I wish I spoke better French. Five years of study in high school plus a few trips to francophonic locales meant at one time I was fairly proficient. Now, my accent sounds like Chevy Chase in European Vacation and my vocab is spotty.
My declining French doesn't particularly bother me except when I go to good French restaurants. Butchering the pronunciation of menu items seems like such a disservice to the chef and his French-speaking staff. "I just loved that crêpe," I imagine, sounds to them like "I just loved that crap." Sigh. Well, I hope they know I mean what I say even if I don't necessarily say what I mean. So, Salé Sucré, please know I did love that crêpe. And the tartare. And the escargot. But I'm getting ahead of myself.
On a balmy Wednesday night, Salé Sucré was bustling, suggesting the allure of their delicate French dishes trumps any heat-induced malaise and/or laziness. The dining room, adorned with rotating pieces from local artists and fitted with hand-painted tables, is dressed up but not dressy. This characterization extends to the food, which is fine but not fussy, polished but not pretentious.
Convention would dictate that I start with a glass of wine (paired accordingly with my appetizer), but I opted instead for the Montparnasse, one of their handful of original house cocktails. A sunny mixture of apple brandy, lemon juice, St. Germain, and sauvignon blanc, it seemed to glow on the table. It tasted like a garden in late spring, lusty notes of citrus intersecting with headier herb flavors.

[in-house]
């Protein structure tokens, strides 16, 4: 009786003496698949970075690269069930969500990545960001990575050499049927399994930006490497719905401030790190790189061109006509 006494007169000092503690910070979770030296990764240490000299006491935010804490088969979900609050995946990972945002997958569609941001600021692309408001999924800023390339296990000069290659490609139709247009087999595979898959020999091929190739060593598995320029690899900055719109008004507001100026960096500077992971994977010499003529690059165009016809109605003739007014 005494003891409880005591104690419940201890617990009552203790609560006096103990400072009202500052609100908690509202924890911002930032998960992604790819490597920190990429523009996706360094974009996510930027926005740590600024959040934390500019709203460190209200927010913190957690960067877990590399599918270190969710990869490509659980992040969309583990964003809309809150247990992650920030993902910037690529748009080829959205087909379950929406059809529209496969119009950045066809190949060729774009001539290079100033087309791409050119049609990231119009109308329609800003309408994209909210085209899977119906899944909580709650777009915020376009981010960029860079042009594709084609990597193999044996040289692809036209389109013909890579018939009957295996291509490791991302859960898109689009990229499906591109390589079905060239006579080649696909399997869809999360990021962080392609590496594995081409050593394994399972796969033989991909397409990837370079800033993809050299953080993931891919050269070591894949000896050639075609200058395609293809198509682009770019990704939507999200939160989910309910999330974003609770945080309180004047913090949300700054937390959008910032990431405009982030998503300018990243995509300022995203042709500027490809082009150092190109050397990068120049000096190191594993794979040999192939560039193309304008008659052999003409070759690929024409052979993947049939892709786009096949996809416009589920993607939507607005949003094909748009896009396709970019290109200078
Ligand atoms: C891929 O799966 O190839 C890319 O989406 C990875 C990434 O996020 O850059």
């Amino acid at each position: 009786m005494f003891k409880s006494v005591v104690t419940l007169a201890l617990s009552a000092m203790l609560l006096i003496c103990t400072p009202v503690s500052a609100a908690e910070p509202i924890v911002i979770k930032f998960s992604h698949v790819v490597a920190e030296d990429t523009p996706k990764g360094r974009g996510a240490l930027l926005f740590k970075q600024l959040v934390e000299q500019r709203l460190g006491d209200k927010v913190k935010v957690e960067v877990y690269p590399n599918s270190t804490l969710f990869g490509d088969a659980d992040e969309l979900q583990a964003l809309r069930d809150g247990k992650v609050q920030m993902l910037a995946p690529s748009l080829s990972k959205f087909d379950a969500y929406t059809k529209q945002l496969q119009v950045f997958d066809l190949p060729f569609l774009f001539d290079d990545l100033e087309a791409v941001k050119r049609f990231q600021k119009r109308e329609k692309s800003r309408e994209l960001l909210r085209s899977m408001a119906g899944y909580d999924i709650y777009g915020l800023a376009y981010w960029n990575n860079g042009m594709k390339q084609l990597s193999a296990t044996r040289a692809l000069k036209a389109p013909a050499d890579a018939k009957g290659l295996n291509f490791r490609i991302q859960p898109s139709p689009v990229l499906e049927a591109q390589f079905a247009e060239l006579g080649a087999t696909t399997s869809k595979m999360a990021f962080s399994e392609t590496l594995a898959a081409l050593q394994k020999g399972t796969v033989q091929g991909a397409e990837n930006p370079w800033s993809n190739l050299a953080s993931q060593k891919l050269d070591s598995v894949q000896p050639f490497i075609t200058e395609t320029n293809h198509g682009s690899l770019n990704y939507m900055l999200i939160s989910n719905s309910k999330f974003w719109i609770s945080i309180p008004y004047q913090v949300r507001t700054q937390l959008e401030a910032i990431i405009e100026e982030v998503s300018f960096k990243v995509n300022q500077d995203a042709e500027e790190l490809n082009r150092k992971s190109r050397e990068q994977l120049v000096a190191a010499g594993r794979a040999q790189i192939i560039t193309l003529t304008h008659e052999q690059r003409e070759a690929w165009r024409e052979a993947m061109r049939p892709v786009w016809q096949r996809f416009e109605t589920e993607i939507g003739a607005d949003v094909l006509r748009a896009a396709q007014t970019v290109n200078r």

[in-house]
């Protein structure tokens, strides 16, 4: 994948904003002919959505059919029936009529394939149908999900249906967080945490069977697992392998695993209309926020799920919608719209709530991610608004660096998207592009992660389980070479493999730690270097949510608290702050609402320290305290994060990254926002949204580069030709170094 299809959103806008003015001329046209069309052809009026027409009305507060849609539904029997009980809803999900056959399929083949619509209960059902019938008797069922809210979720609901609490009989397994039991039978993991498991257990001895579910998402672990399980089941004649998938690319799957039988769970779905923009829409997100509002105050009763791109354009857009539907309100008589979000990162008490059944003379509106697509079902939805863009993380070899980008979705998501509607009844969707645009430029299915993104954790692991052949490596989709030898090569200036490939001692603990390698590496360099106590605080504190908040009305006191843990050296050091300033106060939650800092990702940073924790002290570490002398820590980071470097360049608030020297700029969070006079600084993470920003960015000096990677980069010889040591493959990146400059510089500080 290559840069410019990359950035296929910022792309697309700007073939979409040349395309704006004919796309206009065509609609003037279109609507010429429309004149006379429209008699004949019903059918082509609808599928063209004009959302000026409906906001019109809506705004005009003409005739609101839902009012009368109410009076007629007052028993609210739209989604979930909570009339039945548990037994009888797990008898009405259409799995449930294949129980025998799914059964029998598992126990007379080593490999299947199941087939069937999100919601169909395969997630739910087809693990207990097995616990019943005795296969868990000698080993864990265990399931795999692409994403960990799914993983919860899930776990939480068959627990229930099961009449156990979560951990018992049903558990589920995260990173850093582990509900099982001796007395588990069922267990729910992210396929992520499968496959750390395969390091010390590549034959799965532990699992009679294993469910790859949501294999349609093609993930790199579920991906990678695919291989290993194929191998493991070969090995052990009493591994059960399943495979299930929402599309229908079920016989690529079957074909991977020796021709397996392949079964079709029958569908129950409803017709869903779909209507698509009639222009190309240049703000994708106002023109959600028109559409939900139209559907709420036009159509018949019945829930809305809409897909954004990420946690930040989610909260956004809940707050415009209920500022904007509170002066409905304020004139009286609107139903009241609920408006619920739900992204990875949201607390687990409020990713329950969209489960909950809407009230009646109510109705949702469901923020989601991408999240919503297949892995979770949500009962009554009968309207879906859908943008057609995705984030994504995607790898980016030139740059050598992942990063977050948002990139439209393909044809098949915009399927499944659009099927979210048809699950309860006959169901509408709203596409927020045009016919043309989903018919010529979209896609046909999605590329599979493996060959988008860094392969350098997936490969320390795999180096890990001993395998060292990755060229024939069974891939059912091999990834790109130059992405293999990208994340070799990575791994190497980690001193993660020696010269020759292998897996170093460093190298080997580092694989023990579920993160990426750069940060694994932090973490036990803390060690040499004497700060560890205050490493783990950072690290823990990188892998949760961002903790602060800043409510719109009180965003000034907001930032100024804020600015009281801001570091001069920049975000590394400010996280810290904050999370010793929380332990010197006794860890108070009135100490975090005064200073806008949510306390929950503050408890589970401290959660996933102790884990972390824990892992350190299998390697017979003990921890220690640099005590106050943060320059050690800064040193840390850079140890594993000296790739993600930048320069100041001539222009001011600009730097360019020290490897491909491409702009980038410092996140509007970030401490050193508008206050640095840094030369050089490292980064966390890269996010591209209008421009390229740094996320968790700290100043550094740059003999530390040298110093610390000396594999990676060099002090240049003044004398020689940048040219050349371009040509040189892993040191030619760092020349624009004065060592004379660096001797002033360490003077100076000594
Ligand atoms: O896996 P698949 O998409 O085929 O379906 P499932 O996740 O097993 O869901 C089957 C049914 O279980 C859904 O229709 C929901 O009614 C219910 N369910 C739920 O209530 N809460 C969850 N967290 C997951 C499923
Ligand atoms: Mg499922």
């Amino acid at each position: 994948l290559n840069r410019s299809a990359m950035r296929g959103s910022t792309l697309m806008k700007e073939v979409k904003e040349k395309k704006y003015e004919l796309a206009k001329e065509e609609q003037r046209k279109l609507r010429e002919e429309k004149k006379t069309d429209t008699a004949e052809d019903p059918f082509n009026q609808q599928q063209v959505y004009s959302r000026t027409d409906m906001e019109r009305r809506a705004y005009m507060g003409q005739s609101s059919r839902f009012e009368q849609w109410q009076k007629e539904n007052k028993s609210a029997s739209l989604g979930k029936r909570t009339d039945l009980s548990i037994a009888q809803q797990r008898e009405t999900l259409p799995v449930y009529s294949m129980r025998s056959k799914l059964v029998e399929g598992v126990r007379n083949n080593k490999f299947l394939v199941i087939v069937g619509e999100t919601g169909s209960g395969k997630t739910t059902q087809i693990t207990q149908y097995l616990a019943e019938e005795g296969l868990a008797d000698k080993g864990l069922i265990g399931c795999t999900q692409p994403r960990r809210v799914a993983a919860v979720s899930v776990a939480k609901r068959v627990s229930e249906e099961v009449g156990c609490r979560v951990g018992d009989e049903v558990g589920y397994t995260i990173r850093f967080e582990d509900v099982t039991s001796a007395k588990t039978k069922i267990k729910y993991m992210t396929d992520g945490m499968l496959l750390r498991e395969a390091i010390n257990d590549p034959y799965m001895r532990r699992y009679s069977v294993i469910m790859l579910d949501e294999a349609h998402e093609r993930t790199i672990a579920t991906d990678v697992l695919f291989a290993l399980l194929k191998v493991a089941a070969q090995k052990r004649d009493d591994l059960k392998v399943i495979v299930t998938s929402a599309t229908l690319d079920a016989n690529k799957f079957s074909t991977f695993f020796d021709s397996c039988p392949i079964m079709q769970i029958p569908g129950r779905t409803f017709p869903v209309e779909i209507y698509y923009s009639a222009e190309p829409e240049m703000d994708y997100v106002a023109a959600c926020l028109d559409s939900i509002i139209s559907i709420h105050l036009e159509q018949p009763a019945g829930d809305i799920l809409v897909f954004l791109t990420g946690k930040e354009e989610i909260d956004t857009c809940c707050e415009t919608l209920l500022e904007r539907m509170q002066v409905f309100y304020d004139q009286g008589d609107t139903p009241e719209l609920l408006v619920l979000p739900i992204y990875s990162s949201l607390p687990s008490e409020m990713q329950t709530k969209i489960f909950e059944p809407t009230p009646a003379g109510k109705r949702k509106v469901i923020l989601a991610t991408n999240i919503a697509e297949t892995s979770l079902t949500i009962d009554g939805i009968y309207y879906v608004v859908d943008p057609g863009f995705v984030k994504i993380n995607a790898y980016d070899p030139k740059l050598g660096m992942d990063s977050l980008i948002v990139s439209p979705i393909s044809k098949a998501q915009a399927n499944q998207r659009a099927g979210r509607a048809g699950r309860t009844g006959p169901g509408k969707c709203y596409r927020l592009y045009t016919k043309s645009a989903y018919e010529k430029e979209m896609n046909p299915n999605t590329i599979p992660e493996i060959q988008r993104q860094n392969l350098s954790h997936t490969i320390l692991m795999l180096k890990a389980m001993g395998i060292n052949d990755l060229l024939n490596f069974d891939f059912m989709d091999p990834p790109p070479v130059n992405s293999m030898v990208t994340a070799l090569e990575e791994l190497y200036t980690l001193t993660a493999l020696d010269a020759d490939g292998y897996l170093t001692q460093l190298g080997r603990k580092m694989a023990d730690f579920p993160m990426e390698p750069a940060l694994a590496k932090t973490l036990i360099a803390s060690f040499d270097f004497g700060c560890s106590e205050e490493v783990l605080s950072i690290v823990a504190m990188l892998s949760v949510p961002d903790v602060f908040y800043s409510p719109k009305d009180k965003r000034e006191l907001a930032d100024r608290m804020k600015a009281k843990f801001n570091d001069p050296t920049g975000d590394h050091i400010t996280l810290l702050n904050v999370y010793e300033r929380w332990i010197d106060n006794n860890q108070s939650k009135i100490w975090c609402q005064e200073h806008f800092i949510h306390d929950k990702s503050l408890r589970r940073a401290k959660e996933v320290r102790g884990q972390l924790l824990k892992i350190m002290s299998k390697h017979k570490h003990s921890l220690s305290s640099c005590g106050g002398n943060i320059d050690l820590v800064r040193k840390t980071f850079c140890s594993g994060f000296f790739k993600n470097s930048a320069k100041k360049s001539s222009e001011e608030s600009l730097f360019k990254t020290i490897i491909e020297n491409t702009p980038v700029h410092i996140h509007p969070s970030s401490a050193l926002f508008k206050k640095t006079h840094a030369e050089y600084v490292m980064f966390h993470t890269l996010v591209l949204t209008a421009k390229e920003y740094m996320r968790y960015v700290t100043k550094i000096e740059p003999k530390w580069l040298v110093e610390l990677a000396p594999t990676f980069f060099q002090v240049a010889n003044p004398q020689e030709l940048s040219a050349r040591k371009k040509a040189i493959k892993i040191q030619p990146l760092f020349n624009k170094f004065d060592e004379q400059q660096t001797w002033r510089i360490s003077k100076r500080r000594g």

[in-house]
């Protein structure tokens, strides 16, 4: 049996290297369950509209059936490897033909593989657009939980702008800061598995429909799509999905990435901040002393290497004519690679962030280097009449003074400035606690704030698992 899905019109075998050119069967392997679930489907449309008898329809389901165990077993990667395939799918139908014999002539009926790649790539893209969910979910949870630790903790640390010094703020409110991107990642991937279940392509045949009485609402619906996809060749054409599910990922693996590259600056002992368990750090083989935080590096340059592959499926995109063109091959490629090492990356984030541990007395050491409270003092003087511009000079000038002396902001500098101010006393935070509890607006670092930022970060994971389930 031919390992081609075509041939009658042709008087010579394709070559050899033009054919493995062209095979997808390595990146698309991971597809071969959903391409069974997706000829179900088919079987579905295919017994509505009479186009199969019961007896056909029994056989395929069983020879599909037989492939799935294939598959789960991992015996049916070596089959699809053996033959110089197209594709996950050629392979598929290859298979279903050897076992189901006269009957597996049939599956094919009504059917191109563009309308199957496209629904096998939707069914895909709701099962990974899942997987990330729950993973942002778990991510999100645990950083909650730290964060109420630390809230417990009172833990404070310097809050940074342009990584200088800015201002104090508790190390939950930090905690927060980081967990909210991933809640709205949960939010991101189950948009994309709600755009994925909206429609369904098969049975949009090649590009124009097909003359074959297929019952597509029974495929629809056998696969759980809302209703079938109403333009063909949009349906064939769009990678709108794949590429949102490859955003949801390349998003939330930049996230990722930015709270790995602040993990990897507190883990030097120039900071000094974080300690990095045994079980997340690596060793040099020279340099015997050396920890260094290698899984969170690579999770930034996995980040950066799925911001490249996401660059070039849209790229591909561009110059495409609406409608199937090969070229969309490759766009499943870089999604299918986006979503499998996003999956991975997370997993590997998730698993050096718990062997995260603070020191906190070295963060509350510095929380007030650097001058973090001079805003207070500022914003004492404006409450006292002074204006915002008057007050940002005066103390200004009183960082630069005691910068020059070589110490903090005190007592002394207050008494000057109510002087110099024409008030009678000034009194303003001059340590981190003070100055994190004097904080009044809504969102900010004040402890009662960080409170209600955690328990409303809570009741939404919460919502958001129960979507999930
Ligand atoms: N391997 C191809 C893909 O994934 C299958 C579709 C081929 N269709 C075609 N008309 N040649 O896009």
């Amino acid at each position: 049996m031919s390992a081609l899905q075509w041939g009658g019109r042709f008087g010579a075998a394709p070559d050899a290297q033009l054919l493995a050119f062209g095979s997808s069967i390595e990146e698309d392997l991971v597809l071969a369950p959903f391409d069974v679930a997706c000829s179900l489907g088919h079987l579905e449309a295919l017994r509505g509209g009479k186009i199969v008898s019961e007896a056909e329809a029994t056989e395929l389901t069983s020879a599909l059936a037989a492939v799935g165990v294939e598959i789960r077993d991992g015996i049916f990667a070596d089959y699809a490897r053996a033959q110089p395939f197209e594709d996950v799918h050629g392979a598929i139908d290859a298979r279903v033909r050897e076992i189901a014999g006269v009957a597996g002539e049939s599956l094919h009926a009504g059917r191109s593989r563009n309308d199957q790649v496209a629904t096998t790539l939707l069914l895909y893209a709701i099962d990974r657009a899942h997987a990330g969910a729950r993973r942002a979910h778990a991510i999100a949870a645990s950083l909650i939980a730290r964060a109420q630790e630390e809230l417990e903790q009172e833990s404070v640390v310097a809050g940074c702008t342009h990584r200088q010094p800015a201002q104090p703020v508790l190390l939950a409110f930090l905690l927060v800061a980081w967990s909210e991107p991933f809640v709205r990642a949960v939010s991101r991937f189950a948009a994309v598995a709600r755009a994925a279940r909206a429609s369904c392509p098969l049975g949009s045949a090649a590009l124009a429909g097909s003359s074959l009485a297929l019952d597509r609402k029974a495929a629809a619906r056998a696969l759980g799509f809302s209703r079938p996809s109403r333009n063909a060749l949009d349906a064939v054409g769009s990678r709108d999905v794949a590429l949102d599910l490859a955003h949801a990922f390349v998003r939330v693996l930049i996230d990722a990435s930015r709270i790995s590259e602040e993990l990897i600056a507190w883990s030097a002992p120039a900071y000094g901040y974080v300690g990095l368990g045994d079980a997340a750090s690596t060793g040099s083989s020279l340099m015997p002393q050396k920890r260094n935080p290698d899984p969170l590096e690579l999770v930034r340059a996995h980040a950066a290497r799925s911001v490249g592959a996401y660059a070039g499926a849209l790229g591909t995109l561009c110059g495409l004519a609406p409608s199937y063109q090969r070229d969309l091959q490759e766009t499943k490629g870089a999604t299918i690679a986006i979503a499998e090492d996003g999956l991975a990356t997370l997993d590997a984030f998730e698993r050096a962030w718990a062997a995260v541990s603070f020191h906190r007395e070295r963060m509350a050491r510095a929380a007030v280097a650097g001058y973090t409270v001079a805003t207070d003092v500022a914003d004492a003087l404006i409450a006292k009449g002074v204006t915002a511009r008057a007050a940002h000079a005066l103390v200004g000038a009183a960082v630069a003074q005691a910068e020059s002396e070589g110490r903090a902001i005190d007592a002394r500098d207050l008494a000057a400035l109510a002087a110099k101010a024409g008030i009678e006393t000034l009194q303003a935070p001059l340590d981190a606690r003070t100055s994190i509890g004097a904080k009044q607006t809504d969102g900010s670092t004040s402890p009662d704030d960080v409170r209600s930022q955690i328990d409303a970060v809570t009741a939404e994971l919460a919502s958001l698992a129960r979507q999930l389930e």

Was it fate that it wonderfully complemented my appetizer? No, probably just dumb luck since I was absolutely set on ordering the escargot and would have done so even if I was sipping a Pepsi. Critical evaluations of escargot always seem to set the bar pretty low; "it wasn't rubbery" is often the highest compliment. The snails at Salé Sucré were hands down the best I have ever had. I almost took for granted the incredibly supple, silky texture because I was too busy savoring the parsley butter sauce with some secret earthy ingredient I have yet to identify. Their serving dish, a charmingly mismatched mini Le Creuset, made the presentation positively delightful, and that's not a word I use often with regards to gastropods.
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If given the opportunity, I would have nixed my entree for a regular-size casserole dish of even more snails (mental note: request in advance for next visit). Since variety is the spice of life, it's probably a good thing my Crêpe St. Jacques followed soon after. The fluffy egg pancake left little to be desired and the béchamel sauce was rich but not cloying. And though the scallops were under-sized (Salé Sucré may want shell out for another supplier), the large portion meant the crêpe was still pleasantly plump with filling.
Portions were also generous in the case of the steak tartare, whose accoutrements (egg, potato, herbs, salad, bread) benefited from a neat compartmental arrangements on the platter. The tartare was technically my husband's entree, but Texas is a community property state and I interpret the law to mean I am totally justified in trespassing onto his plate to obtain my share of the entree. One scoop was all I needed to see that the tartare was impressive in terms of seasoning as well as size. Many restaurants rely too heavily on salt and pepper (perhaps to take the edge off the reality you're eating raw beef), a move that unfortunately ends up masking the true flavor of the meat as well as the other vegetables and spices. Not so at Salé Sucré, whose tartare shines due to subtle tastes of capers, garlic, and onions.
If I put off visiting Salé Sucré again until my French significantly improves, I'll be waiting a long, long time. I can't stand the thought of not eating their snails a few more times this year, so maybe I'll just perfect my pronunciation of escargot and flash a bashful smile.